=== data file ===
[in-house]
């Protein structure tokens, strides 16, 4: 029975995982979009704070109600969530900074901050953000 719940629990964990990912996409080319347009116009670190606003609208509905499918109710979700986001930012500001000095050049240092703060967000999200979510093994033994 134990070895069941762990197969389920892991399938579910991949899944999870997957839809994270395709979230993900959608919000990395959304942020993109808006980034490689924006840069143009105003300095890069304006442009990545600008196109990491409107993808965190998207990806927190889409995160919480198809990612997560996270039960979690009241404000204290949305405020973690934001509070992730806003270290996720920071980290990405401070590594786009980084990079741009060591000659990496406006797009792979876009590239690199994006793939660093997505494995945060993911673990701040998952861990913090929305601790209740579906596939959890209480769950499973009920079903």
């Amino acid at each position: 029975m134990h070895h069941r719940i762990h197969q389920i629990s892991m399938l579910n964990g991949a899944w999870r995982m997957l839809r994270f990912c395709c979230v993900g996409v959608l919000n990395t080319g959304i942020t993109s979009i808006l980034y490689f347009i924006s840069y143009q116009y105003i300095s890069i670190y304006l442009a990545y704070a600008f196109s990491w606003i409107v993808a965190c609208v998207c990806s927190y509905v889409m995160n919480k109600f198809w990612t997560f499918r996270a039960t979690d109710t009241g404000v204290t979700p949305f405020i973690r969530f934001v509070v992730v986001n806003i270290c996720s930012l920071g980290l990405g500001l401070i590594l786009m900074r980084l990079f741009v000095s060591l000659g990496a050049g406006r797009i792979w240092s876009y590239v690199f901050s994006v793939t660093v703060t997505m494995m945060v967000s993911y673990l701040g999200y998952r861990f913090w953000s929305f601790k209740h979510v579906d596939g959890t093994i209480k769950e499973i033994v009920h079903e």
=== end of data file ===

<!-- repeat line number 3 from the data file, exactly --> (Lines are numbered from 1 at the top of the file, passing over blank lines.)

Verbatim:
């Amino acid at each position: 029975m134990h070895h069941r719940i762990h197969q389920i629990s892991m399938l579910n964990g991949a899944w999870r995982m997957l839809r994270f990912c395709c979230v993900g996409v959608l919000n990395t080319g959304i942020t993109s979009i808006l980034y490689f347009i924006s840069y143009q116009y105003i300095s890069i670190y304006l442009a990545y704070a600008f196109s990491w606003i409107v993808a965190c609208v998207c990806s927190y509905v889409m995160n919480k109600f198809w990612t997560f499918r996270a039960t979690d109710t009241g404000v204290t979700p949305f405020i973690r969530f934001v509070v992730v986001n806003i270290c996720s930012l920071g980290l990405g500001l401070i590594l786009m900074r980084l990079f741009v000095s060591l000659g990496a050049g406006r797009i792979w240092s876009y590239v690199f901050s994006v793939t660093v703060t997505m494995m945060v967000s993911y673990l701040g999200y998952r861990f913090w953000s929305f601790k209740h979510v579906d596939g959890t093994i209480k769950e499973i033994v009920h079903e």